http://www.orionmagazine.org/index.php/articles/article/3048/
“Where’re you going?” I ask.
“Pleiades,” she says. “You want to come?”
Feel free to share your work or play on Instagram by adding #14SecretsChallenge to your description, or by adding your photo to our Flickr pool.

Monday, May 20, 2013

Fun Monday Challenge #3

"Appreciating 14 Secrets" Collage by Lani and textures from FlyPaper
This week's challenge is about gratitude, from finding little things in our environment to be grateful for, to the bigger things like pets, art making, friends and family.

We know that doing small things repeatedly each day will, over time, add up to big things. I heard a lecture of Rick Hanson's, talking about how he felt like there was a big hole in his heart that he realized only he had the power to fill. So every day he practiced a little something to increase his joy and peace of mind (filling that hole in his heart), which he shares freely with others. So this idea of doing small things, like looking for the good, can change your life.  Hanson asserts that we are in charge of where we place our awareness. Things may be going on all around us as well as inside us, but we are free to place the spotlight of mindfulness on anything. In a way, he might say we are observers and spectators in our own lives. But he would advise being very deliberate about where we place our attention and awareness.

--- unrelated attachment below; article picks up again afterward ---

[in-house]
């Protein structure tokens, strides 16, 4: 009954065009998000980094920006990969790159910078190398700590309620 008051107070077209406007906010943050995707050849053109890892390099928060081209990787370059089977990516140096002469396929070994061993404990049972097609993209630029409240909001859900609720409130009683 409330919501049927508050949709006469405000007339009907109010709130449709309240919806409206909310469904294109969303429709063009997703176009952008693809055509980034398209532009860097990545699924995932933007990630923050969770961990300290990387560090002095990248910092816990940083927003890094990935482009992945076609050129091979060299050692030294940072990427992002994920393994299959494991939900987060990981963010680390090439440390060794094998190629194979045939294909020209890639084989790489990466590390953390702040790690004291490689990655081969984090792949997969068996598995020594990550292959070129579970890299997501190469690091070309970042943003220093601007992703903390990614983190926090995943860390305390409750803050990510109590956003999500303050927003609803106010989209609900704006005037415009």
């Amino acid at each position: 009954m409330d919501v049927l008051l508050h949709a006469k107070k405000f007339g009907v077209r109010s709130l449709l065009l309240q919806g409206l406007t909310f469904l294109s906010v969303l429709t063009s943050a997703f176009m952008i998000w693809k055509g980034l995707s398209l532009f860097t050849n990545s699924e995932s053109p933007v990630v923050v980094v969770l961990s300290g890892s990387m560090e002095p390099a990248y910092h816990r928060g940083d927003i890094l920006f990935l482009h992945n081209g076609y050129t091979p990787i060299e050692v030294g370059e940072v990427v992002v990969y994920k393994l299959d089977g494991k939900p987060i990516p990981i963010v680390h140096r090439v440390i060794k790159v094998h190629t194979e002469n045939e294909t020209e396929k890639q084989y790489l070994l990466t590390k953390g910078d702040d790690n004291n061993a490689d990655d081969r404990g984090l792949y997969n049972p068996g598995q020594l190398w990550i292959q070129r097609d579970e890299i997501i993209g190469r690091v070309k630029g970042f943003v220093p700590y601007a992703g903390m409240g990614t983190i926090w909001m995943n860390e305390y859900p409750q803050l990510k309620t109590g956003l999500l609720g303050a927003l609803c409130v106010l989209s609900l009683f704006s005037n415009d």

He would suggest that if we spend our days dwelling on resentments and regrets, quite naturally our neural structures that support pessimism, self-doubt, and unhappiness will become quietly, implacably wired together. Alternately, he would suggest that if we spend our days dwelling on the good facts all around us and in us, focused on what makes us happy and grateful, and facing our problems with determination, our neural structures that support optimism, confidence, and happiness will gradually wire together. Which would we prefer, I wonder?